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Every year, June 7 is celebrated globally as World Caring Day—a day dedicated to recognising and promoting the act of caring, especially towards the elderly. In a world that often moves at a breakneck pace, this day serves as a poignant reminder of the importance of compassion, empathy, and support for our senior citizens. In India, where familial bonds and respect for elders are deeply ingrained in our culture, World Caring Day provides an opportunity to reflect on how we take care of our elders and the evolving challenges and solutions in this domain.


Traditionally, Indian society has placed immense value on the joint family system, where multiple generations live under one roof. This system naturally fosters an environment of care and support for the elderly. Respect for elders is not just a social norm but a moral duty; parents and grandparents are revered and their wisdom and experiences are cherished. This cultural ethos of reverence and care is reflected in the Sanskrit phrase “Matru Devo Bhava, Pitru Devo Bhava” which translates to “Mother is God, Father is God,” underscoring the almost divine status accorded to parents.

In many Indian households, the elderly members play a pivotal role in the upbringing of grandchildren, imparting values, and providing emotional support. This intergenerational bond is a cornerstone of Indian familial life, ensuring that the elderly are not just taken care of but are integral to the family’s daily functioning.


However, as India modernizes and urbanizes, the traditional joint family system is increasingly being replaced by nuclear families. Rapid urbanization, migration for employment and the pressures of modern life have led to a scenario where many elderly individuals find themselves living alone or with minimal support. This shift presents significant challenges in ensuring that the elderly receive the care and attention they need.

Moreover, the growing number of senior citizens, due to increased life expectancy, has led to a rise in health issues that require specialized care, such as dementia, Alzheimer’s, and other chronic illnesses. This has put additional pressure on families and the healthcare system.


In response to these challenges, the Indian government and various non-governmental organizations (NGOs) have implemented several initiatives aimed at improving the lives of the elderly. The National Policy for Older Persons (NPOP) aims to ensure financial and food security, health care, and protection against abuse and exploitation. Schemes like the Indira Gandhi National Old Age Pension Scheme provide financial assistance to senior citizens, especially those from economically weaker sections.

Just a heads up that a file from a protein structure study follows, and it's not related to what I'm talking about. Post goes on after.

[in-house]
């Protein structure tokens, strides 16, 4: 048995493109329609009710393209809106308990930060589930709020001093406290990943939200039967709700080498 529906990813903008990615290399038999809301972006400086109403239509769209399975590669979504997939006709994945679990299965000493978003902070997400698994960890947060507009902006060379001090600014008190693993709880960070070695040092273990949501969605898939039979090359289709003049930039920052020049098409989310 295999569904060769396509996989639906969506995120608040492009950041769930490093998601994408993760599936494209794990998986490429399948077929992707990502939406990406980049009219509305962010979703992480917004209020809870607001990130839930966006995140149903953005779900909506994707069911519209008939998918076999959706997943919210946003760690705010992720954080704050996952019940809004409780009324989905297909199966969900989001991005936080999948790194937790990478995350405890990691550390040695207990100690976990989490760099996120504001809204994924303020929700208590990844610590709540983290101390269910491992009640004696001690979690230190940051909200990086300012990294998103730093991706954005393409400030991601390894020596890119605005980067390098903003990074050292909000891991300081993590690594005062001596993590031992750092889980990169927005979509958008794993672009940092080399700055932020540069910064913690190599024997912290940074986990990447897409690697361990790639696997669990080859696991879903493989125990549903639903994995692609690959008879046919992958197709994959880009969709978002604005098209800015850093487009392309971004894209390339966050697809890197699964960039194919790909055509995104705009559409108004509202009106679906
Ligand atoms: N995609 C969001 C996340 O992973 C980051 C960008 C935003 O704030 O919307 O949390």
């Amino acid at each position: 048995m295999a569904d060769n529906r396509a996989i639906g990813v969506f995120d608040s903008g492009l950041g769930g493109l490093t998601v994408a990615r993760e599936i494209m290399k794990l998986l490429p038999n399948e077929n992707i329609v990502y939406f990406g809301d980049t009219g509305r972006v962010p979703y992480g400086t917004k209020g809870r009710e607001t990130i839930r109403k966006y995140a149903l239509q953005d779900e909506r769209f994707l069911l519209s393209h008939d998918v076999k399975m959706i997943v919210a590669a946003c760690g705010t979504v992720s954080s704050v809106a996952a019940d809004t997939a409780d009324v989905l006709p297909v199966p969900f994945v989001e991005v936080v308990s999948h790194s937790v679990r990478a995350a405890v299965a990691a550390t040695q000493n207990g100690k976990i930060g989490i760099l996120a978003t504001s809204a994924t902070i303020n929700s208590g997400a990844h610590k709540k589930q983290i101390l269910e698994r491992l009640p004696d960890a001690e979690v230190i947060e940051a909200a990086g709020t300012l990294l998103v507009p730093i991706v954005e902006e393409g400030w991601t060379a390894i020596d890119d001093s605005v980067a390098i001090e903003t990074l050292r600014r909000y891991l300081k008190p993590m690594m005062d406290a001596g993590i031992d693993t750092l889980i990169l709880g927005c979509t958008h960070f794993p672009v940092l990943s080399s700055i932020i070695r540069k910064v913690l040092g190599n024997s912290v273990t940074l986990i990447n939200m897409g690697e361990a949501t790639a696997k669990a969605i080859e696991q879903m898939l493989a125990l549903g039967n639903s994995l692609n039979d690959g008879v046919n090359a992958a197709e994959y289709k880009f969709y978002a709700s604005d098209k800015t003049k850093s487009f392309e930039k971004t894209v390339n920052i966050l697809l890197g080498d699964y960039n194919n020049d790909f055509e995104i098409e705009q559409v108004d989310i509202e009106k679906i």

Healthcare initiatives such as the Ayushman Bharat scheme aim to provide affordable healthcare to the elderly. The setting up of geriatric wards in hospitals and the promotion of mobile health clinics for senior citizens in rural areas are steps in the right direction. Additionally, the Maintenance and Welfare of Parents and Senior Citizens Act, 2007, legally obligates children to provide for their parents, reflecting the cultural expectation in a legal framework.

Community initiatives also play a crucial role in elder care. Numerous NGOs work tirelessly to provide companionship, medical care, and support to the elderly. Organizations like HelpAge India offer a range of services from mobile healthcare units to elderly helplines and senior citizen housing projects. These initiatives are crucial in bridging the gap where traditional family support structures might be lacking.


Technology is also emerging as a valuable tool in elder care. From telemedicine services that provide medical consultation and advice over the phone or the internet to apps that remind the elderly to take their medication, technological innovations are helping to improve the quality of life for senior citizens. Social media platforms and video calling apps have made it easier for families to stay connected, even when physically apart, thus providing emotional support and reducing feelings of isolation among the elderly.


As we celebrate World Caring Day, it is essential to acknowledge both the strides we have made and the road that lies ahead in caring for our elders. While traditional values and modern initiatives both play vital roles, there is a need for a more integrated approach. Combining the strengths of cultural practices with modern healthcare, legal frameworks, and technological advancements can create a comprehensive support system for the elderly.

In conclusion, World Caring Day is not just a day to show love and appreciation for our elders but also a reminder to continuously improve the ways in which we support and care for them. In India, a blend of tradition and innovation can ensure that our senior citizens live their golden years with dignity, health, and happiness. Let us all pledge to make every day a day of caring, for in caring for our elders, we honor the very roots of our existence.

Rashpal Singh The writer is Editor (News)

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